Facebook Steps Toward Cryptocurrencies

The company's stripped back pilot of its Novi wallet hints at bigger ambitions

4 min read
3 gold coins that appear to be etched to look like computer chips sit on top of a phone with the Novi logo. Above the coins is the logo for Facebook.
Jakub Porzycki/NurPhoto/Getty Images

Facebook has finally made its long awaited foray into cryptocurrencies, but the project is a shadow of its ambitious initial plans. The company has launched its Novi digital wallet, but without the Diem cryptocurrency, which was supposed to be the cornerstone of the enterprise.

The limited pilot will be restricted to 200,000 users in the US and Guatemala. And with the launch of Facebook-backed Diem still held up by regulatory concerns in the US, Novi will instead allow users to exchange Paxos, a stablecoin whose value is pegged to the dollar.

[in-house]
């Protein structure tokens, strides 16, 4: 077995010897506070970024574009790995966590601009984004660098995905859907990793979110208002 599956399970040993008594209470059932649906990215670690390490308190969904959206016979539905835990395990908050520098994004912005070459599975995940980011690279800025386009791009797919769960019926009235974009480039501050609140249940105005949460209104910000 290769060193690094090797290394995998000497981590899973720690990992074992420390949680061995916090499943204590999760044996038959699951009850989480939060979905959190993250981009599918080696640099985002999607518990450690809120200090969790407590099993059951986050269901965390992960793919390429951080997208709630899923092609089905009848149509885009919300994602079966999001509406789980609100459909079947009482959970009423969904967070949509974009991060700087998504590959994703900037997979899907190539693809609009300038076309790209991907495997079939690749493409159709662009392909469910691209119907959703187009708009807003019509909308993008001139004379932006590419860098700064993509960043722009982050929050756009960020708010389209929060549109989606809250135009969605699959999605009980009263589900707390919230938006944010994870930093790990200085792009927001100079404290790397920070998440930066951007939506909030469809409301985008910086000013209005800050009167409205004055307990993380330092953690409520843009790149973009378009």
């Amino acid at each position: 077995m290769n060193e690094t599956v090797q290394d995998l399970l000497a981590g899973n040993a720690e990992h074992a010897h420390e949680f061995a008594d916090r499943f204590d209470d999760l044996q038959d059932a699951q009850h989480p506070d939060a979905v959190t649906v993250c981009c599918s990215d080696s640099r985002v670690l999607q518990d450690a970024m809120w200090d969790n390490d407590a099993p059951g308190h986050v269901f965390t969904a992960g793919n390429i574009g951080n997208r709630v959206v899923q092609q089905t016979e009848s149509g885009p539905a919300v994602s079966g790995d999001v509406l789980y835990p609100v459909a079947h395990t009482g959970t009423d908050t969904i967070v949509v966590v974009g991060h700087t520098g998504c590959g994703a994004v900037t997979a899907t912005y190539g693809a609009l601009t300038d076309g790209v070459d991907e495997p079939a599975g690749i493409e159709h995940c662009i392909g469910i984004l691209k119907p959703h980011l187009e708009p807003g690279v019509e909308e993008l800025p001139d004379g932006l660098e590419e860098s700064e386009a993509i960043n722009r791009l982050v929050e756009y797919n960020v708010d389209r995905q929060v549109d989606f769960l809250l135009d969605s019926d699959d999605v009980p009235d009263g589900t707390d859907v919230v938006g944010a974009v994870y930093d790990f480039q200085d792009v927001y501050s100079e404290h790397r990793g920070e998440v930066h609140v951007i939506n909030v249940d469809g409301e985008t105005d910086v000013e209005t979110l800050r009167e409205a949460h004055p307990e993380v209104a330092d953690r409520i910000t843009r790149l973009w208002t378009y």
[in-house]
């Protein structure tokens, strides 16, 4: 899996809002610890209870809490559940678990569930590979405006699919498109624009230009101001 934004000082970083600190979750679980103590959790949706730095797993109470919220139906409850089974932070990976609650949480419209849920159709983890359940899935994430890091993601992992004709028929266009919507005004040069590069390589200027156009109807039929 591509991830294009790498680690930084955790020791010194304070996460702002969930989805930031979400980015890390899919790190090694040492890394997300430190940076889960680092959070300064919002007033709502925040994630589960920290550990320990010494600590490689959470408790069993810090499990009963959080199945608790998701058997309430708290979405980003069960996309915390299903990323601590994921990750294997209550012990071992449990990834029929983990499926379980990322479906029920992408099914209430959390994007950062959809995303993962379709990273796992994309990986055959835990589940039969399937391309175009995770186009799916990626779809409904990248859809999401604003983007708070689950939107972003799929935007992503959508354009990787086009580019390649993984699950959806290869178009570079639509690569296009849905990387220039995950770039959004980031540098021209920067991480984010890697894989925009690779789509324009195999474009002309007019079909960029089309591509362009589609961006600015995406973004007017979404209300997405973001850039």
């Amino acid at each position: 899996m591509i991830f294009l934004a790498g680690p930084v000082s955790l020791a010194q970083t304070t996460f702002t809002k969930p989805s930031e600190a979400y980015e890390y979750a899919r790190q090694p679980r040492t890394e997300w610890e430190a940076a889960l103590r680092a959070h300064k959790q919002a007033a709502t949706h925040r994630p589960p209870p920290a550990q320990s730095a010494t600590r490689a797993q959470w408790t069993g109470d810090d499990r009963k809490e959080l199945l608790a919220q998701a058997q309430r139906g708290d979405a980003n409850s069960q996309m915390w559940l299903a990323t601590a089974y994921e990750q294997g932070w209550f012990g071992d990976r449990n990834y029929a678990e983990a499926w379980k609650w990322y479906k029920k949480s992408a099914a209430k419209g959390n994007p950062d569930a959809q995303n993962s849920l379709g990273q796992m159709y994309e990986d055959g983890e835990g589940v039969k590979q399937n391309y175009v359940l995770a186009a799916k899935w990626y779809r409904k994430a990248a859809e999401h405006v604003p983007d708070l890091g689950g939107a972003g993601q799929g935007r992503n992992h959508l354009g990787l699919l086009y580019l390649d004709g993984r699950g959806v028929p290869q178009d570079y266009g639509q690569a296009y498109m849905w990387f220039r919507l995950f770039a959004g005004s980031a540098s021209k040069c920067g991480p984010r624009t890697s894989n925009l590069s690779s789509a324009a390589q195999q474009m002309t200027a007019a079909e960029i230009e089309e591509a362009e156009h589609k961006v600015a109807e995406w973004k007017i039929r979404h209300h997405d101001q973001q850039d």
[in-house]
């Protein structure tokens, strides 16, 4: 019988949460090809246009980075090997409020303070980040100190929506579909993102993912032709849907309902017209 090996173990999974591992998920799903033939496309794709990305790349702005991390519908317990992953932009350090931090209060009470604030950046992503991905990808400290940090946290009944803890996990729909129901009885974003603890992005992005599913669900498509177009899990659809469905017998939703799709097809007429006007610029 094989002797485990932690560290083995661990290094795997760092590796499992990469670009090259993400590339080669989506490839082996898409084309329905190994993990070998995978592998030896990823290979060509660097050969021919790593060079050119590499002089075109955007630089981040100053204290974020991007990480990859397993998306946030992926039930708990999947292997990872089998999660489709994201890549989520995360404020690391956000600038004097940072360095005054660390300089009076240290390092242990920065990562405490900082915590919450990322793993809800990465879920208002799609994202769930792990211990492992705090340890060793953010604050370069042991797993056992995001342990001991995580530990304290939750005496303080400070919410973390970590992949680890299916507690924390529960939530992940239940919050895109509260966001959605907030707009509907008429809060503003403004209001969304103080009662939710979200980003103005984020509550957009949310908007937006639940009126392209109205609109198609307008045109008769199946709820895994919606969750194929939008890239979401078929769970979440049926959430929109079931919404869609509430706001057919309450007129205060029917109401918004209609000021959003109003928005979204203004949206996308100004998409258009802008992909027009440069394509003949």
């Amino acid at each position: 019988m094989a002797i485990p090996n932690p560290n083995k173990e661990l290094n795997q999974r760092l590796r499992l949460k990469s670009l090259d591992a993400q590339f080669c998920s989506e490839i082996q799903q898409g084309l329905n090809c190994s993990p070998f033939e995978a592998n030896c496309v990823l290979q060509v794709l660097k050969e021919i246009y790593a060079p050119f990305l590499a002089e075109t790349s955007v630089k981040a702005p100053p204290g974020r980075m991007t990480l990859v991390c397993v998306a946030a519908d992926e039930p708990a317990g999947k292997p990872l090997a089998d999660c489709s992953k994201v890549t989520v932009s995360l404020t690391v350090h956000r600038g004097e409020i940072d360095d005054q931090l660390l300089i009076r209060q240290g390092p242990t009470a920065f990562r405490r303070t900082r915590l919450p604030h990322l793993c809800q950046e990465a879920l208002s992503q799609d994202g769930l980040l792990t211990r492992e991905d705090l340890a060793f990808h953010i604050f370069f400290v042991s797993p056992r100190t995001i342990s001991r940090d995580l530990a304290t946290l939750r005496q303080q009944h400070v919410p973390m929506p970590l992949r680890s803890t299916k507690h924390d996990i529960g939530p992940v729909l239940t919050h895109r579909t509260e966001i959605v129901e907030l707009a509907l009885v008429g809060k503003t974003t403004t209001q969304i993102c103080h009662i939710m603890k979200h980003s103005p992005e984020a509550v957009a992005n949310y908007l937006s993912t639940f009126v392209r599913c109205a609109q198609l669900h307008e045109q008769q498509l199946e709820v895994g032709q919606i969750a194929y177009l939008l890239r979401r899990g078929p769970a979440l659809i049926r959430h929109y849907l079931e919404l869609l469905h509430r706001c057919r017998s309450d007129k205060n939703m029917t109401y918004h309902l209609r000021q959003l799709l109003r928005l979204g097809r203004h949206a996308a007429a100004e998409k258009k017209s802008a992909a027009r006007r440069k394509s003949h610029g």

Promotional material and comments from head of Facebook Financial (F2) David Marcus suggest the pilot is focussed on muscling into the lucrative remittance market. Remittances are payments made by foreign workers to their families back home, and experts say it one of the most compelling use cases for blockchain-based payments. But the pilot represents a significant reduction in scope since Facebook first unveiled its plans for the Libra cryptocurrency (Diem's precursor) back in 2019.

"We started with Libra, which was intended as this all-conquering cryptocurrency that can be used for anything," says Nick Maynard, head of research at Juniper Research. "What we've seen is a repeated scaling back of what they are trying to achieve."